Happiness and External Goods in Nicomachean Ethics

Happiness and External Goods in Nicomachean Ethics (Pickwick Publications, 2019)
This project explores the topic of dependency of happiness on external goods in Nicomachean Ethics. In this project I defend the following thesis: the dependency of happiness on external goods, in EN, is interpreted in the light of its political self-sufficiency, and in the light of our political humanity; this dependency is of three kinds: 1) enhancing-instrumental, 2) constitutive, and 3) subsistent.
The political self-sufficiency of happiness means that, the ultimate good of man, the good of the ruling science of Politics, is self-sufficient based on the self-sufficiency of the city. According to Aristotle, every human being, by nature, is political. The nature of every human being is fundamentally relational. We are what we are, among and with others in the city. This constitutive political human nature functions best only in the city. Based on this political anthropology I interpret the dependency of the human political good on external goods in EN.

Happiness as Actuality in Nicomachean Ethics, An Overview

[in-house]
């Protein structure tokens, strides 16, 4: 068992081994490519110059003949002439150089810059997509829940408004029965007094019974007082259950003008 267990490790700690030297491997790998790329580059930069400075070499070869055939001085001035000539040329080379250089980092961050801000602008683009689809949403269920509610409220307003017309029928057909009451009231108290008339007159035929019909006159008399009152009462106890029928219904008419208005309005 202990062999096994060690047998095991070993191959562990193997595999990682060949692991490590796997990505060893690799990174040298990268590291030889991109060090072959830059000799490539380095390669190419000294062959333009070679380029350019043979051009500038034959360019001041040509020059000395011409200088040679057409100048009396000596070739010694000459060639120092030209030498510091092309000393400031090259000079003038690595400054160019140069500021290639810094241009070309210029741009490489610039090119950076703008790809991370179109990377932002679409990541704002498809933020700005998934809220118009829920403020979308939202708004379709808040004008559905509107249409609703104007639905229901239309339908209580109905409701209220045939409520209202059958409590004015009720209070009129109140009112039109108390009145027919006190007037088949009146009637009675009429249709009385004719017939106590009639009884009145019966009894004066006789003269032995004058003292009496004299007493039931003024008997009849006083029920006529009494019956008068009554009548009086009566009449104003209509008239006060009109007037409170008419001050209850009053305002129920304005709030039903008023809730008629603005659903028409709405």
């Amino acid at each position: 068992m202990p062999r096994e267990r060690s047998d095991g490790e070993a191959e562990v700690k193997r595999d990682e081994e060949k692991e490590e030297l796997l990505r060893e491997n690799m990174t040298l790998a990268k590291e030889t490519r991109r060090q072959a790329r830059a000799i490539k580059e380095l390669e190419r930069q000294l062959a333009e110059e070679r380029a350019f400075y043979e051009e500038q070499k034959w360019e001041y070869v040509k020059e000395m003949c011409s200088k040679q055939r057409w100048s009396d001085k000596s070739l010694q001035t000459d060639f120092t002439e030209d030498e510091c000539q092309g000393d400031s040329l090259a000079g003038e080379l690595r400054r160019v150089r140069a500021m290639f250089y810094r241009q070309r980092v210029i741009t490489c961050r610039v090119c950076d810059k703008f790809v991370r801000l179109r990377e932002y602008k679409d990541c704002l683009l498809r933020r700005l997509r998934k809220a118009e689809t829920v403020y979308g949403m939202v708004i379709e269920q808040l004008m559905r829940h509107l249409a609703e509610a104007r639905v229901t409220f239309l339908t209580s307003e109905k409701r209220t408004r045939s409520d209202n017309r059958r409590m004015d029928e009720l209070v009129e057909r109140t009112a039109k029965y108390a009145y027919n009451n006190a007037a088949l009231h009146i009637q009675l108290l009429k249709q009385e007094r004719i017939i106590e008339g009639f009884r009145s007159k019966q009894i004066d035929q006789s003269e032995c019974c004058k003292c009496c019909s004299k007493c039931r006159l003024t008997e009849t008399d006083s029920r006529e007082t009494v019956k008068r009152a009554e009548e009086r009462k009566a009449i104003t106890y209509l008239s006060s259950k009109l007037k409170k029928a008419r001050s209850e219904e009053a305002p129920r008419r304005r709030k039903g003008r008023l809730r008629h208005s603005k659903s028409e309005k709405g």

Sabou, Sorin. Happiness as Actuality in Nicomachean Ethics, An Overview. Eugene: Pickwick Publications, 2018.
This is a study about the meaning of happiness [εὐδαιμονία] in Aristotle’s Nicomachean Ethics (EN). This study argues that εὐδαιμονία in EN means actuality, and it has to be interpreted through the lenses of two metaphors used by Aristotle in EN 1.7 1098a21 and 10.6 1176a30: the ‘perimeter of good’ and the ‘imprint of happiness’. To explain the meaning of happiness [εὐδαιμονία] Aristotle, first has to delineate the ‘perimeter of good’ of man, and he does that with the help of two criteria: the final end [τέλος] and the function of man [ἔργον ἀνθρώπου]. These two criteria are metaphysical concepts which describe the ‘good’ as the final metaphysical aim of every person, and the best every person can be. This metaphysical teleological aim is the ‘actuality of the soul’ according with excellence. This is the ‘perimeter’ within which Aristotle inquires about the good of man [εὐδαιμονία].
These two criteria of finality and function reach their completion in the activity of contemplation [θεώρια]. This activity is the activity of the ‘highest part of us,’ the intellect, and this is the complete εὐδαιμονία. This is how εὐδαιμονία is ‘blown’ into every human life who achieves actuality, which is the actuality of the rational intellect. These metaphors of ‘perimeter’ and ‘imprint’ are political and educational metaphors. They describe what happens in the city, and how people achieve their ultimate goal, εὐδαιμονία, which is their actuality.